The electricity consumed in street lighting globally is equivalent to Germany’s total annual electricity consumption, and can constitute up to 65% of municipal electricity budgets. Yet only 3% of the globe’s 320 million street lighting poles are smart enabled, even though smart street lighting can reduce electricity use by up to 80% by adjusting output based on ambient light levels and weather. Smart street lamps can also monitor traffic, pedestrian crossings, and noise and air pollution, as well as incorporate electric car chargers and cell phone infrastructure.
India, under its National Streetlighting Programme, has reduced peak energy demand by more than 1000 MW thanks to 10 million smart LED streetlights. Digitalisation can also help improve maintenance. In Italy, an app developed by Enel X allows citizens to report street lighting faults using their smartphones.
To reduce congestion and greenhouse gas emissions, Jakarta’s Smart City initiative integrated public transport management and payment systems to help plan a more reliable, safe and affordable rapid bus transit system. Under PT JakLingko Indonesia, this comprehensive integration process increased the number of Transjakarta commuters from about 400 000 per day in December 2017 to just over 1 million per day in February 2020.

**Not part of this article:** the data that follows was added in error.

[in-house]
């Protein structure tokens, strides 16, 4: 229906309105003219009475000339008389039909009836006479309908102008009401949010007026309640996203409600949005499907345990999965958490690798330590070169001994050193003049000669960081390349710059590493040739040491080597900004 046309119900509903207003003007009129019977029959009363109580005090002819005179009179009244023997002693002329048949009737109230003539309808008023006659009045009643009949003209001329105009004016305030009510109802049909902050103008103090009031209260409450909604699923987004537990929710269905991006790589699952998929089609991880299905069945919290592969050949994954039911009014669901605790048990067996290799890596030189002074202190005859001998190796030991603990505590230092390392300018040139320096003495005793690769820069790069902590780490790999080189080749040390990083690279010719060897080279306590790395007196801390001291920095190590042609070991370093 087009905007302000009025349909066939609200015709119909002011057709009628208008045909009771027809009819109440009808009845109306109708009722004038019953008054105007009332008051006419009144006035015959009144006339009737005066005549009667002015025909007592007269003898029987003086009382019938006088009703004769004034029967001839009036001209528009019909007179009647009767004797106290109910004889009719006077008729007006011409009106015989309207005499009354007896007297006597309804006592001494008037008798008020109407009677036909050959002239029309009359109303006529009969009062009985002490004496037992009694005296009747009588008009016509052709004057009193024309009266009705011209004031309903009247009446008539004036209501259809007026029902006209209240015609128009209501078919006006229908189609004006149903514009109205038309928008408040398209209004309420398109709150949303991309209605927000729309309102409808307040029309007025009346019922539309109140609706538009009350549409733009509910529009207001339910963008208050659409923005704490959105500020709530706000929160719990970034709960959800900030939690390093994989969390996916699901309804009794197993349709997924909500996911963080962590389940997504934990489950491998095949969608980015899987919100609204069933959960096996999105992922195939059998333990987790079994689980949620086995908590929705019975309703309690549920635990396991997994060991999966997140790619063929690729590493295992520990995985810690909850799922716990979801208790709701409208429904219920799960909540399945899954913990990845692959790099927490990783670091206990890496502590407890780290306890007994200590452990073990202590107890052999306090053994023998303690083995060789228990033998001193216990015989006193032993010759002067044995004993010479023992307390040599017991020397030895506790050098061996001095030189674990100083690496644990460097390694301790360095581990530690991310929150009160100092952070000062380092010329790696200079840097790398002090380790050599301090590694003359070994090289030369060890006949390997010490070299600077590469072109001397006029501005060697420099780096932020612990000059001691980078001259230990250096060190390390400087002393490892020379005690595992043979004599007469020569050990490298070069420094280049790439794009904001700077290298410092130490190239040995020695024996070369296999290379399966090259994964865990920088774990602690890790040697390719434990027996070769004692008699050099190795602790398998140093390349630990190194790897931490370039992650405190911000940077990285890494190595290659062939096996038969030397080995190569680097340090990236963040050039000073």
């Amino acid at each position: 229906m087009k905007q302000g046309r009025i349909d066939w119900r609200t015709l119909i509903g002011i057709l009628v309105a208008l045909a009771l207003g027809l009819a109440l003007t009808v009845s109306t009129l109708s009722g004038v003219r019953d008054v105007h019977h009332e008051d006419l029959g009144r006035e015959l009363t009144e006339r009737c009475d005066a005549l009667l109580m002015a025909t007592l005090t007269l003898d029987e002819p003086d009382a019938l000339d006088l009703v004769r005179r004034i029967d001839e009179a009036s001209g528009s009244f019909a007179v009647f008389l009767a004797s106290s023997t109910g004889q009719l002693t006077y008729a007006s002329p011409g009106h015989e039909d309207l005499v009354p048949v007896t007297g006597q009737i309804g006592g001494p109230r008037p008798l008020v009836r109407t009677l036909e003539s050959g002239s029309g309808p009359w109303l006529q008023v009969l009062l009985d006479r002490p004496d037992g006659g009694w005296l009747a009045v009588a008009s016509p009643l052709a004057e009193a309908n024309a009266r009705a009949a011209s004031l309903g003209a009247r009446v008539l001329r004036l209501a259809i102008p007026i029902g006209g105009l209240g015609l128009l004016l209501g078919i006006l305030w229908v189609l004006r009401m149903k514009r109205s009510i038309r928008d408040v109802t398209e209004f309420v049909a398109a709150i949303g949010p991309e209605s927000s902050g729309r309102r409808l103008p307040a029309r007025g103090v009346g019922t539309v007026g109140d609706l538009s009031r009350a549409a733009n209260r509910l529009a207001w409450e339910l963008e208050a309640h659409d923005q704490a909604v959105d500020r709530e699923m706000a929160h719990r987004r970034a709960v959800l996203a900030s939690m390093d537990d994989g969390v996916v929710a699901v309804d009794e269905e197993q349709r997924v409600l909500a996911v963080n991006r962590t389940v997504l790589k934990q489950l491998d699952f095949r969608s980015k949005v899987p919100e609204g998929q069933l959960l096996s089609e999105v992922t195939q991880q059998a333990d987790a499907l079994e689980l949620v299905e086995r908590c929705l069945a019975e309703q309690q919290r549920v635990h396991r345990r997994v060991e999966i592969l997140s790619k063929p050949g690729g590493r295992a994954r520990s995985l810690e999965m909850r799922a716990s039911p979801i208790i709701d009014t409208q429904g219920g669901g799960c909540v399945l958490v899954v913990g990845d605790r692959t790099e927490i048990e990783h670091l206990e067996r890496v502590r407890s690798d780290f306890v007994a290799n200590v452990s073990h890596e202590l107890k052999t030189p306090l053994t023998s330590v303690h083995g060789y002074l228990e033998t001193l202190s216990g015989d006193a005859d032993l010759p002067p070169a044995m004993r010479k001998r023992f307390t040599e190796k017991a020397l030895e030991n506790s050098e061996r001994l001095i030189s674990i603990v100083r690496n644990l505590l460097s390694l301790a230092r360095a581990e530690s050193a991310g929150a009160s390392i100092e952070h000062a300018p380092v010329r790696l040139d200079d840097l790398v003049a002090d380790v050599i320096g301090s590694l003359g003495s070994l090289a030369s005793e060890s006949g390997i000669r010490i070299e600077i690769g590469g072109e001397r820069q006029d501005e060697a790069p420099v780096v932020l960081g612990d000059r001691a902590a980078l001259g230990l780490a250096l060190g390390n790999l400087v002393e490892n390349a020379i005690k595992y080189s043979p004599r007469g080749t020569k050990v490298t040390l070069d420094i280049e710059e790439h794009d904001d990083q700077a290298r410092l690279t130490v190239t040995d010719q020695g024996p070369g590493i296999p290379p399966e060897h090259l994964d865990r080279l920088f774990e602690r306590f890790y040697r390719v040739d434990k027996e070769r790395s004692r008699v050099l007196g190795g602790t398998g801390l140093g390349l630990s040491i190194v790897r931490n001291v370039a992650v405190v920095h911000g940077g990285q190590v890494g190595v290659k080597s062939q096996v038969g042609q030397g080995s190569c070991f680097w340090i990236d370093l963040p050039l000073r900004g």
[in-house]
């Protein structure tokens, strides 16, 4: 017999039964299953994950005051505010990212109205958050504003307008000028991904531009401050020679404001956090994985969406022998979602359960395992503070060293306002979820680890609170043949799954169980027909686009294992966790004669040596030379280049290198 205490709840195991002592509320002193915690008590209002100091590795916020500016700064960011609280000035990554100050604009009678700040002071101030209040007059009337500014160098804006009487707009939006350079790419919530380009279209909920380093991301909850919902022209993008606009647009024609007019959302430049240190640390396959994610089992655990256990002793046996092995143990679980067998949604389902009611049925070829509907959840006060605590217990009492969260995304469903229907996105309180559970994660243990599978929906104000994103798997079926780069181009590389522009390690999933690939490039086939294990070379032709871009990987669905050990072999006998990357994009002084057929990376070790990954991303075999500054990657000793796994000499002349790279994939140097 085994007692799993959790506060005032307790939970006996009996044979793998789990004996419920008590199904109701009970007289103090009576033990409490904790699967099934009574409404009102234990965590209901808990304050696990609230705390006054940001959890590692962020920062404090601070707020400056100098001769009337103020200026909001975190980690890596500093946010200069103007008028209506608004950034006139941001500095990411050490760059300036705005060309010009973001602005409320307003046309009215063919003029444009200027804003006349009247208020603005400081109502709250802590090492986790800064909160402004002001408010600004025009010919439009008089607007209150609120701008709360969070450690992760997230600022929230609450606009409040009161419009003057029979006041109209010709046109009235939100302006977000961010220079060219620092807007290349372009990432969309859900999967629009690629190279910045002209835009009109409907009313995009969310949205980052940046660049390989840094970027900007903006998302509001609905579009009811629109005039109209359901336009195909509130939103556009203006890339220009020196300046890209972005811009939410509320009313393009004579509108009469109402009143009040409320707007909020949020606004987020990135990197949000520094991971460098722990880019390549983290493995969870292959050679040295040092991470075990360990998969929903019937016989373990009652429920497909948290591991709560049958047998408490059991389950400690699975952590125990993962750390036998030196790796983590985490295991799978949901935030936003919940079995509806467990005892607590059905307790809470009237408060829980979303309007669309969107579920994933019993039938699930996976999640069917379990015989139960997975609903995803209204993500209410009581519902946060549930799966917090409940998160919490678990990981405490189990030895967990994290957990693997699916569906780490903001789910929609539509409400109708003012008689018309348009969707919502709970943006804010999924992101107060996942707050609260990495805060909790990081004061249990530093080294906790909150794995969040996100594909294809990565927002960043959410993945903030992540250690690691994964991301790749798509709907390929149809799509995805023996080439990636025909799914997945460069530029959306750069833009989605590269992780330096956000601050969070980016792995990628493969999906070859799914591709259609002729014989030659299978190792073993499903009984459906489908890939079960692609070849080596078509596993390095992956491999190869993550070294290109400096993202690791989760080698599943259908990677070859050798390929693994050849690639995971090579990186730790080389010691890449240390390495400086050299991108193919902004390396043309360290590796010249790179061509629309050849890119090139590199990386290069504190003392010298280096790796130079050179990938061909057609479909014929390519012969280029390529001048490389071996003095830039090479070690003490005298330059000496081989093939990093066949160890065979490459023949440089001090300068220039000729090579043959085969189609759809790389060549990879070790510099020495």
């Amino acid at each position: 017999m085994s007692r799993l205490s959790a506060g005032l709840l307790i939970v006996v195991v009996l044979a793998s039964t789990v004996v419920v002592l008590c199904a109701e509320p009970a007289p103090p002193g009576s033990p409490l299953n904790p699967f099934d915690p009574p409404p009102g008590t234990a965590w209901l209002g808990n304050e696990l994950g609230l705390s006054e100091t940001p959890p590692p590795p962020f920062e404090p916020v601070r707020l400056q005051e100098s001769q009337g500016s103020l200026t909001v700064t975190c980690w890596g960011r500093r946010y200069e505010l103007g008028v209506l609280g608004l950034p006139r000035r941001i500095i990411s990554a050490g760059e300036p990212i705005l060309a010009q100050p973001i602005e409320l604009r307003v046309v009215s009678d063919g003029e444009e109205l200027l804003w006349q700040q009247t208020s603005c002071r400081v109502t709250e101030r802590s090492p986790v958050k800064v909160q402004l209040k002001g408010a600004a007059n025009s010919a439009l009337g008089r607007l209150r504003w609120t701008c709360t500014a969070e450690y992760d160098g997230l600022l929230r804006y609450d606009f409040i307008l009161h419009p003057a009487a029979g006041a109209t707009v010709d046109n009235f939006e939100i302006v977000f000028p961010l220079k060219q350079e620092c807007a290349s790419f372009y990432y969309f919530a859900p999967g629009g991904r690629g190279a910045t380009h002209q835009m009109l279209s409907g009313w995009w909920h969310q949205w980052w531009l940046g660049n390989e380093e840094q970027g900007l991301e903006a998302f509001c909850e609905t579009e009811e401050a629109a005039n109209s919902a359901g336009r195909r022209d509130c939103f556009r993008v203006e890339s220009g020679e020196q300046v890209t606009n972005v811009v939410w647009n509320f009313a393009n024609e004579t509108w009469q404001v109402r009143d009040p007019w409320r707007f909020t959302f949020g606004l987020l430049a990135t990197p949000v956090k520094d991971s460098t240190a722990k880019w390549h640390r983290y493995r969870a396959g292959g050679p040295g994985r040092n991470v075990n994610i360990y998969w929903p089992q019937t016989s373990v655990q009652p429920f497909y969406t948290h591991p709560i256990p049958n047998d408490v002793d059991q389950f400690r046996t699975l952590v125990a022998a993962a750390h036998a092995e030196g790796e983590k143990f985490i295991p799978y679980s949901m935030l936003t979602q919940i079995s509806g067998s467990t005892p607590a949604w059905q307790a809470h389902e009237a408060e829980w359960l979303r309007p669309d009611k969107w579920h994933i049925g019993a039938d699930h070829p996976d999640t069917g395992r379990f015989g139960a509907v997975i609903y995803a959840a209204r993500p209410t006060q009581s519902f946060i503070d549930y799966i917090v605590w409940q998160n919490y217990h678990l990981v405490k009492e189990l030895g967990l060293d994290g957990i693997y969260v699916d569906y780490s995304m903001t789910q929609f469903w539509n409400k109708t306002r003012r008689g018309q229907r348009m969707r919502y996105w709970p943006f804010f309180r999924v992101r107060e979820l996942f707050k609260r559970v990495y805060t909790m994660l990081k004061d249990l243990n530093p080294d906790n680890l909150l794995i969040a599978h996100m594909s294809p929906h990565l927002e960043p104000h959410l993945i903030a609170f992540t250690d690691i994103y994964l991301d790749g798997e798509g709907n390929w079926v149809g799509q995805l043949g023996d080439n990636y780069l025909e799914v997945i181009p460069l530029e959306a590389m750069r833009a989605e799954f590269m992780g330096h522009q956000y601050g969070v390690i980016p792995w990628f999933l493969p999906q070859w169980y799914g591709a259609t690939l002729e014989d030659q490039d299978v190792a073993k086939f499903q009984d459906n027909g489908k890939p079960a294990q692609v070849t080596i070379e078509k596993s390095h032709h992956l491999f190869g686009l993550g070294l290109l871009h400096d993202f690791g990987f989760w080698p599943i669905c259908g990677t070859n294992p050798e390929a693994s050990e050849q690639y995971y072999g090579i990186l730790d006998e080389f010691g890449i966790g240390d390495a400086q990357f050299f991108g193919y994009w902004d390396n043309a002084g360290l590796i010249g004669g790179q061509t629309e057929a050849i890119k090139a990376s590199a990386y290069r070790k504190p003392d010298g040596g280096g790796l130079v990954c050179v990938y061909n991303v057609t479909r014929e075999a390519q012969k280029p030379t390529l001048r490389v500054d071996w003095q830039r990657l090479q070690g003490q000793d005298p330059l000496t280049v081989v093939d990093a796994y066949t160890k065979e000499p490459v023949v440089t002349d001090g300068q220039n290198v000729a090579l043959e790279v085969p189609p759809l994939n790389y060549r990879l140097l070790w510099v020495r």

Vancouver, Canada, now requires every residential parking space in new developments to feature electricity outlets to charge electric vehicles. Meanwhile, digitalisation can shift around 60% of the generation capacity needed to charge these vehicles away from peak demand times. Smart traffic management systems can reduce congestion by 8%.
As economies recover from the Covid-19 pandemic, CO2 emissions are rebounding rapidly. The increase in global energy-related CO2 in 2021 could be the second largest in recorded history. Cities are the globe’s economic engine, and the solutions they seek can transform the energy landscape by creating new synergies to reduce emissions, improve energy efficiency, enhance resilience and provide a cleaner prosperous future for us all. Strong international cooperation and collaboration can play a crucial role in this, notably through emerging knowledge-sharing networks that span cities and countries.